Dr. Collen also predicted – in Kaiser Permanente’s 1966 Annual Report – that patients would welcome a computer between them and their doctors. He said members would be happy their provider could glean instantly so much about their health from a robust and up-to-date electronic record.
Mobile users connect on the fly
The advanced connectivity of Kaiser Permanente’s electronic health record system means that members can go online any time of day or night – on a desktop or virtually anywhere else using a smart phone or other mobile device – and securely access their health information.
They can retrieve test results, order prescriptions, find health information, and make appointments. They can even enroll in online programs that will help them stick to an exercise regimen such as walking, or a nutritional program prescribed for diabetes or other chronic condition.
Perhaps most popular, patients can contact their doctor directly via secure email for advice or follow-up. This access eliminates unnecessary office visits and phone queues.
Getting KP HealthConnect up and running in all facilities, including 37 hospitals and 533 medical offices, makes it the largest non-government electronic health record system in the United States today.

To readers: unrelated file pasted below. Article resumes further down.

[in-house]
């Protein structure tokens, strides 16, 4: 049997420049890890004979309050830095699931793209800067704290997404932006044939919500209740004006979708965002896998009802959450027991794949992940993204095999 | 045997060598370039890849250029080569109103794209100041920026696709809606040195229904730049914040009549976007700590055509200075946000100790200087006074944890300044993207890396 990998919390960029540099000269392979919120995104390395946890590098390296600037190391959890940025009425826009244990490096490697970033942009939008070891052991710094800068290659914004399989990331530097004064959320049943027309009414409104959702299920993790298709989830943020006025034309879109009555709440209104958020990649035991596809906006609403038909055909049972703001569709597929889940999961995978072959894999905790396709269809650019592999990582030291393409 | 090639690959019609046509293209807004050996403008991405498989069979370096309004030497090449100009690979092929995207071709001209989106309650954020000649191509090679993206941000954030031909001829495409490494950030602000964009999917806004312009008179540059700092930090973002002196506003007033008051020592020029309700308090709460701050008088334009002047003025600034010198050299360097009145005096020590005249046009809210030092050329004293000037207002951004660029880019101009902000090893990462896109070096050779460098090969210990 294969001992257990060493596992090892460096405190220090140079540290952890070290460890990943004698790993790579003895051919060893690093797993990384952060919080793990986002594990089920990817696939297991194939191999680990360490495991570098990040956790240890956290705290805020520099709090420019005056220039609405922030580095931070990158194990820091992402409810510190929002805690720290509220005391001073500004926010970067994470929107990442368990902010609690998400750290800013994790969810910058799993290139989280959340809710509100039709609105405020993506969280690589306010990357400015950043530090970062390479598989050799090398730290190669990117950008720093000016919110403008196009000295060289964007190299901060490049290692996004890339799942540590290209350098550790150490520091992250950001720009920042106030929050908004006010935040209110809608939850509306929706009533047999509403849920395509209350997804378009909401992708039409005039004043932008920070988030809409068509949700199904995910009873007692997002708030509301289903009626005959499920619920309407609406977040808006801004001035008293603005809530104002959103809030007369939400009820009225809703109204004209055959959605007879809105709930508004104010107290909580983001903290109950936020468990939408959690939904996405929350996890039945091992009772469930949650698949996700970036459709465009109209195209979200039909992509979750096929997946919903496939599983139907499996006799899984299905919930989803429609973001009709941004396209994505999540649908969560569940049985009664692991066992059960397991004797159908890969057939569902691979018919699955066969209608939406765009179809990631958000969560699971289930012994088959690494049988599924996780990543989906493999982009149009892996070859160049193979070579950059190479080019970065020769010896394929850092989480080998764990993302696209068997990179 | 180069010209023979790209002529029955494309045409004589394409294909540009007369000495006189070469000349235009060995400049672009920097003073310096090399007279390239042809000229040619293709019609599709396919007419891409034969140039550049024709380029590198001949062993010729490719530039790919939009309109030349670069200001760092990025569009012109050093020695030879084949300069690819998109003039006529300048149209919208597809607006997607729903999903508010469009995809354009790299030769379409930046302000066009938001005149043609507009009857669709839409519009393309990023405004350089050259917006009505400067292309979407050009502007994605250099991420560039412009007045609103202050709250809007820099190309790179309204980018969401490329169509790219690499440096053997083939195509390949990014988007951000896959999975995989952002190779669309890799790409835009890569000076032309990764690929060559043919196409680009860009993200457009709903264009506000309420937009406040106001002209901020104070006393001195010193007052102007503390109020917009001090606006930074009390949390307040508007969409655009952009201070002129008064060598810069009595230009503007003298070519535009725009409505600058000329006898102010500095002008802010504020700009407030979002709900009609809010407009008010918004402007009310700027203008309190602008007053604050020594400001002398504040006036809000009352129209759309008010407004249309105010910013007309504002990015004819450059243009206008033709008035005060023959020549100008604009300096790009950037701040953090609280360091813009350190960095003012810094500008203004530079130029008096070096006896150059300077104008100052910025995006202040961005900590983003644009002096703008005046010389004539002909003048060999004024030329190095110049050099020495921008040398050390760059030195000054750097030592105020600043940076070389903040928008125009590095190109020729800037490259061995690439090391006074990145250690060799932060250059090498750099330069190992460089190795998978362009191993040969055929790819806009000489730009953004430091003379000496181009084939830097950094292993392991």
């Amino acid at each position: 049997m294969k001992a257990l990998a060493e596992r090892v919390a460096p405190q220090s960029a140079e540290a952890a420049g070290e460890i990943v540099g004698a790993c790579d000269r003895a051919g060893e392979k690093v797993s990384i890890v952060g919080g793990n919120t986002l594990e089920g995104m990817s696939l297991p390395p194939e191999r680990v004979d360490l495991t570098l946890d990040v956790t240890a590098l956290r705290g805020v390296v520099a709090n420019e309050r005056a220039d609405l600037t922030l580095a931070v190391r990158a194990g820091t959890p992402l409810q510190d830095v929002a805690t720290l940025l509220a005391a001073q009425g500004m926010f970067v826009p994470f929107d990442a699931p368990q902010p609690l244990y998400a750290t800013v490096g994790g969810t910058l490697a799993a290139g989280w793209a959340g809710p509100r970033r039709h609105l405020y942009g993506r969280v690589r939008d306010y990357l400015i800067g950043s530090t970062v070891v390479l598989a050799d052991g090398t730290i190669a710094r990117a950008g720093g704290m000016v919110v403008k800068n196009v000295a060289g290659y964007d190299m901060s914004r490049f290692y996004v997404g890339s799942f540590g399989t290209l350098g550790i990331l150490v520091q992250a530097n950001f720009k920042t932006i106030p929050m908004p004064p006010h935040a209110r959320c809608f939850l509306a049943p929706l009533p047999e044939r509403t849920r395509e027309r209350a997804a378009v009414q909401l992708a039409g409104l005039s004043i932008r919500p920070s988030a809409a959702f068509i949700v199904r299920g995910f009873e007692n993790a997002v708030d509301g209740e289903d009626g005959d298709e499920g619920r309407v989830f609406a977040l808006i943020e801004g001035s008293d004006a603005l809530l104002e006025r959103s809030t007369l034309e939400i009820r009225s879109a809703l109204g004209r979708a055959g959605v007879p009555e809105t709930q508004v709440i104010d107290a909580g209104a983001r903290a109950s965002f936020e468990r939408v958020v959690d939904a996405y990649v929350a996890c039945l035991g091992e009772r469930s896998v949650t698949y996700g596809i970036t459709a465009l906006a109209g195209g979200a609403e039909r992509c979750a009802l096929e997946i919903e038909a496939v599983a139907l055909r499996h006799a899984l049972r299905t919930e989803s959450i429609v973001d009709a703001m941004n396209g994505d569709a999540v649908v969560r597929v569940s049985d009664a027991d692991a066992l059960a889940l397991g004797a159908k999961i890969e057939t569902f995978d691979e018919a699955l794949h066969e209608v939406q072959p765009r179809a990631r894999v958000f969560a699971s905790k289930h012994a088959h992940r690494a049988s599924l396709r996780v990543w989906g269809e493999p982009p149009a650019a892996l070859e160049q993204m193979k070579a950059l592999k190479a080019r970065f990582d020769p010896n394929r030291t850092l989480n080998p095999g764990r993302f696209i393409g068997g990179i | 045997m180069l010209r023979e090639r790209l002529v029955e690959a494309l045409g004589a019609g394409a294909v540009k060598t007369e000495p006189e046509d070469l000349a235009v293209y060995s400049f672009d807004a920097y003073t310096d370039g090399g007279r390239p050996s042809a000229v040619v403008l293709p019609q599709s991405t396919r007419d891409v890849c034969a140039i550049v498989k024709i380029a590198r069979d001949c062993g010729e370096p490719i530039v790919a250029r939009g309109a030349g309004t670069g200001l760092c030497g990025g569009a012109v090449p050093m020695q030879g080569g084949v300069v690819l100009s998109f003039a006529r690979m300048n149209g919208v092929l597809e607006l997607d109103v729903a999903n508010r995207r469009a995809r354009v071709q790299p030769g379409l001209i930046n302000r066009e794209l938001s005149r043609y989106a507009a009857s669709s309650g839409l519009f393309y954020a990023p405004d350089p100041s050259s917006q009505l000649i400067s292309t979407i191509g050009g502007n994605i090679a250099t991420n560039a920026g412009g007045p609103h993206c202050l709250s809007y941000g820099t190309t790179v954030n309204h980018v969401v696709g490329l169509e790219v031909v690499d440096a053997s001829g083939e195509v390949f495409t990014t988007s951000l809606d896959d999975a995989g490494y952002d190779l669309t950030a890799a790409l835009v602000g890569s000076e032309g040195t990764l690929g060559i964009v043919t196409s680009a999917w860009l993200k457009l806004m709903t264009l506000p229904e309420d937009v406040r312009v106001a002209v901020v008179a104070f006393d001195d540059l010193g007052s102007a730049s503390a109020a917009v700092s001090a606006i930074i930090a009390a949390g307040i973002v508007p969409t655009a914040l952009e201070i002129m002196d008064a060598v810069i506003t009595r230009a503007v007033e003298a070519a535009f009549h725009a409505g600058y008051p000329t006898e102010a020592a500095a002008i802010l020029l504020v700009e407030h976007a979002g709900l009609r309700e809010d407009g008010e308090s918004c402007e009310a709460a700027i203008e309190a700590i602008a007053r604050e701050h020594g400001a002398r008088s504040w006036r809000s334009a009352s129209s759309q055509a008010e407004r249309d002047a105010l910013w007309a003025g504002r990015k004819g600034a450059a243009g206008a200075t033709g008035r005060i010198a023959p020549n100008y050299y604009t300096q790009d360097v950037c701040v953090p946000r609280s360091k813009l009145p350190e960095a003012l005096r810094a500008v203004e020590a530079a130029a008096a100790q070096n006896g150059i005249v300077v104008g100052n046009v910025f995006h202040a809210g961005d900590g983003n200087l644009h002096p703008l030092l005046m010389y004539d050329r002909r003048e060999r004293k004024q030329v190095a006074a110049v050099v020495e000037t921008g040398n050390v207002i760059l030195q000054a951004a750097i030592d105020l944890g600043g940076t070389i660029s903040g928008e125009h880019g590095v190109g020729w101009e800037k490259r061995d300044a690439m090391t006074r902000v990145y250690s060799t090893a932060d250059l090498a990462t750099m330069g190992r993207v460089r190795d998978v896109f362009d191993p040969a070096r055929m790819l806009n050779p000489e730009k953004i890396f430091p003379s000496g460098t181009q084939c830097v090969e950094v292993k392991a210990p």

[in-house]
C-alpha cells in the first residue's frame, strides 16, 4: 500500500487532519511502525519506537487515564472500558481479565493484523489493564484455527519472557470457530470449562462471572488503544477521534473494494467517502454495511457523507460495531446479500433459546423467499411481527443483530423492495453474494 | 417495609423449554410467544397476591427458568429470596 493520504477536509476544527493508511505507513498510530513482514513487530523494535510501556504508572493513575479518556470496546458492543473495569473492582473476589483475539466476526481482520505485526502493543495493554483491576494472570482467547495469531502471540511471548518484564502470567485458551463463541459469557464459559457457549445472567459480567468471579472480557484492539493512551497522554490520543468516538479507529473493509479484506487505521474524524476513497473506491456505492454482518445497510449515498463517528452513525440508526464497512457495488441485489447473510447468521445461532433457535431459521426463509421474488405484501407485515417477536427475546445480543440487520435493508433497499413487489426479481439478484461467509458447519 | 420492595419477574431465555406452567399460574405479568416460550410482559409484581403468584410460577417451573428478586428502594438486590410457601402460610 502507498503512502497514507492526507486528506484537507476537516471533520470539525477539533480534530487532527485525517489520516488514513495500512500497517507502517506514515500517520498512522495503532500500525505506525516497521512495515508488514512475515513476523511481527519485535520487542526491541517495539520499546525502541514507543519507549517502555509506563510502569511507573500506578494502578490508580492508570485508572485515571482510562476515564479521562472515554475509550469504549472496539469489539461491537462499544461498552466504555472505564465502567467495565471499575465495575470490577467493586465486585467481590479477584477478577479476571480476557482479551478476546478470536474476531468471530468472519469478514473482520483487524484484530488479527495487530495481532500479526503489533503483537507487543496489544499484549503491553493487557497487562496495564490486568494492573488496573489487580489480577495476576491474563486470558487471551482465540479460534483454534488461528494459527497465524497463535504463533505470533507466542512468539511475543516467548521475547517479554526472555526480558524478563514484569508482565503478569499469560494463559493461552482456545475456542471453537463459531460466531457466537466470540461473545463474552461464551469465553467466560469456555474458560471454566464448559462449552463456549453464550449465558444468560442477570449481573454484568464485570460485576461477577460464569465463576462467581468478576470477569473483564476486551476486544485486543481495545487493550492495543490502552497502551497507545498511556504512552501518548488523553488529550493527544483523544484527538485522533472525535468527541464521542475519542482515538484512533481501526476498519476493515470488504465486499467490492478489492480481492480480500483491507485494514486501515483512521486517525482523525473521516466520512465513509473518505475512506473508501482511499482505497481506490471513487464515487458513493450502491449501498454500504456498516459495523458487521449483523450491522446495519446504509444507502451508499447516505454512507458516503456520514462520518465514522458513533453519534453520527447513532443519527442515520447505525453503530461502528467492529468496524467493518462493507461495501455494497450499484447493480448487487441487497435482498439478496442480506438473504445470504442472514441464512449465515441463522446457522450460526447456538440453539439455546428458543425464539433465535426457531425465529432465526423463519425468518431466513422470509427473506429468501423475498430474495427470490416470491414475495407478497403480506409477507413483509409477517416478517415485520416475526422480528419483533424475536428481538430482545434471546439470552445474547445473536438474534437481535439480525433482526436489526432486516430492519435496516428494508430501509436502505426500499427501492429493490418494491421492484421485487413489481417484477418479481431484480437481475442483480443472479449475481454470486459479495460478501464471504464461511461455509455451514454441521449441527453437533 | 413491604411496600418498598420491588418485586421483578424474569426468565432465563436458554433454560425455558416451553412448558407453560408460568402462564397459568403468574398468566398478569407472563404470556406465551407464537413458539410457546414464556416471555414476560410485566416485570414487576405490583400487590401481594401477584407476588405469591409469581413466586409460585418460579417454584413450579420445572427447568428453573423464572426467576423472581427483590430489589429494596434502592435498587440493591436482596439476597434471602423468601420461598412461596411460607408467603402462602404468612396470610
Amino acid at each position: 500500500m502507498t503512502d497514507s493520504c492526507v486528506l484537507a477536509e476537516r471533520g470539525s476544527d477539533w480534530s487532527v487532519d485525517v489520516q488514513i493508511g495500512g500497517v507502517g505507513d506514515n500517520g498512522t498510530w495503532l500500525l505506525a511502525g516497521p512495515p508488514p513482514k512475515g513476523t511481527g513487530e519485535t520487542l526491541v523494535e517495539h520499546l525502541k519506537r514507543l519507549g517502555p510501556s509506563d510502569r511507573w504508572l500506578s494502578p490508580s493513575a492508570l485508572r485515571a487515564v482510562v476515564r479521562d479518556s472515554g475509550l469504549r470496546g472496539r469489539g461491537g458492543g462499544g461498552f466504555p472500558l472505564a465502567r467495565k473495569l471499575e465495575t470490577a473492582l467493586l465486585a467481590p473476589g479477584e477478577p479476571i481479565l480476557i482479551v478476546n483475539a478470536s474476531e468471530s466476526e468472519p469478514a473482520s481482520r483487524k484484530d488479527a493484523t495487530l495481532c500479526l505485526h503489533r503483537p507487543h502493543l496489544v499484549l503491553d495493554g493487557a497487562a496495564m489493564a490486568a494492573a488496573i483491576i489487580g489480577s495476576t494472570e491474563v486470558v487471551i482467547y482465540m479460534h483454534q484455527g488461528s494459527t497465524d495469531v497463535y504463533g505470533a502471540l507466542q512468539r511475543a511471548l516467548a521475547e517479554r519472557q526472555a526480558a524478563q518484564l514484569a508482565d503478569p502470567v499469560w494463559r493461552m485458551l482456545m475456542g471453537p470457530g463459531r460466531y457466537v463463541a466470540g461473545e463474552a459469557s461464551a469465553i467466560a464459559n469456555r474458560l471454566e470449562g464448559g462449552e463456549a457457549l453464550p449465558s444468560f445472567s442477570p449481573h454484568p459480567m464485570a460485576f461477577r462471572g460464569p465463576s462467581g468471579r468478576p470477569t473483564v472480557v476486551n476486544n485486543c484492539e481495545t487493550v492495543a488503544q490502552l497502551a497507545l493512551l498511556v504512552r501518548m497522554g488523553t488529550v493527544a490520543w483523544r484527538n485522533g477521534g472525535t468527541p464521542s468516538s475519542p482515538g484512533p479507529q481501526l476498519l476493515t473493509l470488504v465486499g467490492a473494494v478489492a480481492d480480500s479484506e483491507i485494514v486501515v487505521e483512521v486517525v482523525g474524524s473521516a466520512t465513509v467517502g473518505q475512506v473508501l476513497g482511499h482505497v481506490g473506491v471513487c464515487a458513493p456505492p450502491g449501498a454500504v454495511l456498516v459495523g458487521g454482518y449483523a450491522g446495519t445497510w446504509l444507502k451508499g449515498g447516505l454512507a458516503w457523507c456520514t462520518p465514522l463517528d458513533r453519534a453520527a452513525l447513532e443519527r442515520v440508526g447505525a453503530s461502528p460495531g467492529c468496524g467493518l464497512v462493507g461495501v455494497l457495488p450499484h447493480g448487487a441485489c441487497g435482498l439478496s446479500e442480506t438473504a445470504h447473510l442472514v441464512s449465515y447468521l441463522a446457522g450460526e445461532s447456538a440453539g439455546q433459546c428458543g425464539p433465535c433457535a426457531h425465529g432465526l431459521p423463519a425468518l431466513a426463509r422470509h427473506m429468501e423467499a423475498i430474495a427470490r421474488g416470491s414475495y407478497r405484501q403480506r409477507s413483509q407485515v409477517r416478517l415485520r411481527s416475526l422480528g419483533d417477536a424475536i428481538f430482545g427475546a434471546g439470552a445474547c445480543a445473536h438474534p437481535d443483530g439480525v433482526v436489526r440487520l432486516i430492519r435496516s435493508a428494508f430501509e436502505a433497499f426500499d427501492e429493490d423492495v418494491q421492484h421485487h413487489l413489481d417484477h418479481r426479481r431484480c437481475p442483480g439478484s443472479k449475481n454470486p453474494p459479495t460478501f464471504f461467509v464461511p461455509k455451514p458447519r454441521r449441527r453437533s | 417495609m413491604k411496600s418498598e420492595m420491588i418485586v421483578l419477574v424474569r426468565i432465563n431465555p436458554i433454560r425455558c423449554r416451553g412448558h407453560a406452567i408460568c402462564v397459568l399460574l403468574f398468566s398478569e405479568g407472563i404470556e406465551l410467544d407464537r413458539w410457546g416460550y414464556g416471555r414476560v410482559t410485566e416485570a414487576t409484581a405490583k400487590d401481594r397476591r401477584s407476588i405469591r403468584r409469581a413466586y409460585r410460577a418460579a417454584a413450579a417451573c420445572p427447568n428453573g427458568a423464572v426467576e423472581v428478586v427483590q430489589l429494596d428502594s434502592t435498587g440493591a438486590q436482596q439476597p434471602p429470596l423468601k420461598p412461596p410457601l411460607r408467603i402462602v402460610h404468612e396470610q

KP well-represented at HIMSS
At HIMSS, a number of Kaiser Permanente experts will present talks on a variety of topics. Among them will be: Shawn Jackman and Nico Arcino who will discuss “Technology and Trajectory of Mobility in a New Health Care Model.” They’ll talk about how providers can stay ahead of mobile technology trends and plan for how their use affects workflow, policy and security.
Also on the bill are: Kate Christensen, MD, and Geeta Nayyar, MD, MBA, who will address the growing use of mobile applications to access health information and discuss how use of these apps can affect patient health and provider practices, and evolve patient-physician relationships.
As a health IT pioneer, Kaiser Permanente will have a strong presence at the HIMSS conference, having received 36 Stage 7 Hospital Awards – the highest level for successful electronic health record implementation. The award recognizes a hospital’s ability to deliver patient care without paper charts.